Now, while every effort is made to test every possible scenario, sometimes a solutions provider will do something in the field that we didn’t imagine.  Not that this is wrong, it is just a use of our products that we hadn’t imagined.  The key here is that if problems are identified and resolved in these cases, that feedback should be updated to the interoperability guide.  I would be weary of an interoperability guide with “Version 1.0” listed on the title page.

An example of poor interop testing could play out like this: if a partner deploys a Samsung solution with a 3rd party SIP trunk that we have not completed interop testing with, the partner may get complaints of dropped calls.  The typical end user knows they have a Samsung solution, but they are not aware that they have a Samsung PBX with 3rd party SIP trunks.  In the eyes of the end user, it’s the Samsung solution that is not working.  They reach out to their installing partner who rolls a truck to site, sets up a trace to watch it happen, and learns that a simple timer change resolves the issue.

If this product had completed interoperability testing, the issue most likely never would have presented itself.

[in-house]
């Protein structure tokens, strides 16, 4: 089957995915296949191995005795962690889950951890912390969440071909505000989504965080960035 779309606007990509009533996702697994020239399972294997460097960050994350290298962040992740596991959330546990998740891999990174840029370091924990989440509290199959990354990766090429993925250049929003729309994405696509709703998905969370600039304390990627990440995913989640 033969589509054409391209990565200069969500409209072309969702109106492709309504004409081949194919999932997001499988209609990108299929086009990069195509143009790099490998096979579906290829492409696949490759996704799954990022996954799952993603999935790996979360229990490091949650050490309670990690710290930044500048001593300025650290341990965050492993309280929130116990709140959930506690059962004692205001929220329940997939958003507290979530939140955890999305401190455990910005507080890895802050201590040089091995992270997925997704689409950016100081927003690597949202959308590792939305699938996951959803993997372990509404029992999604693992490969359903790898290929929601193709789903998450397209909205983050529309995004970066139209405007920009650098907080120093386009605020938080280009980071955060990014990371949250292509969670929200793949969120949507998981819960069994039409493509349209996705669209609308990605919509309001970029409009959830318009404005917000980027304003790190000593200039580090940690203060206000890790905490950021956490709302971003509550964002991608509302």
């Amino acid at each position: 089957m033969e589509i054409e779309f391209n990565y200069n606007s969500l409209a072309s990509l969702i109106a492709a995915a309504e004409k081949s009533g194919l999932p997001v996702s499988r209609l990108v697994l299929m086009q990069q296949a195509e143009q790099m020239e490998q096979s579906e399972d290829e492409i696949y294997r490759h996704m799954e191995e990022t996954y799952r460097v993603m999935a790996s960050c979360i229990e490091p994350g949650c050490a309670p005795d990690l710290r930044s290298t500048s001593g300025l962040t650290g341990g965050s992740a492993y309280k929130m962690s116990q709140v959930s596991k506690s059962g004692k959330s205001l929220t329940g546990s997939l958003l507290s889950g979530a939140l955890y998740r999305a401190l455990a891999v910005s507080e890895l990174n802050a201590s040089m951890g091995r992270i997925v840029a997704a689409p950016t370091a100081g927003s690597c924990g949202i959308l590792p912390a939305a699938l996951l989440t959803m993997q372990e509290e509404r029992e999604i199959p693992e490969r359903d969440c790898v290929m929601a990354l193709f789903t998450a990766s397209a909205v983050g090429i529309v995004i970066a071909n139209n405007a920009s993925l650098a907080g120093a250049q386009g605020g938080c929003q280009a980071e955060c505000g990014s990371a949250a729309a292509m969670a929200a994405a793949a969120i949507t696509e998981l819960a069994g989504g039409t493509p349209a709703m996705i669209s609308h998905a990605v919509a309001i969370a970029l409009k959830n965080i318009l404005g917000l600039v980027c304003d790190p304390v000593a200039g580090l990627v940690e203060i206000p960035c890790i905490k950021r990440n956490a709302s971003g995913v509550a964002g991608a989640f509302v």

Granted, this is a very simplistic example. In the real world, a product that has not completed interoperability testing typically has many symptoms presenting at the same time, and it takes a manufacture support engineer like myself to peel back the layers and determine the core issues.  These layers are usually very simple changes, but it may be difficult to dissect when all of the symptoms are combined.

The absolute best advice I can give to a potential customer or solutions provider is to verify every single component they plan to install has been tested as a solution.  If one or more of the components have not been tested, insist they be tested prior to installation. Without this due diligence, the customer may end up with two corner pull-out drawers.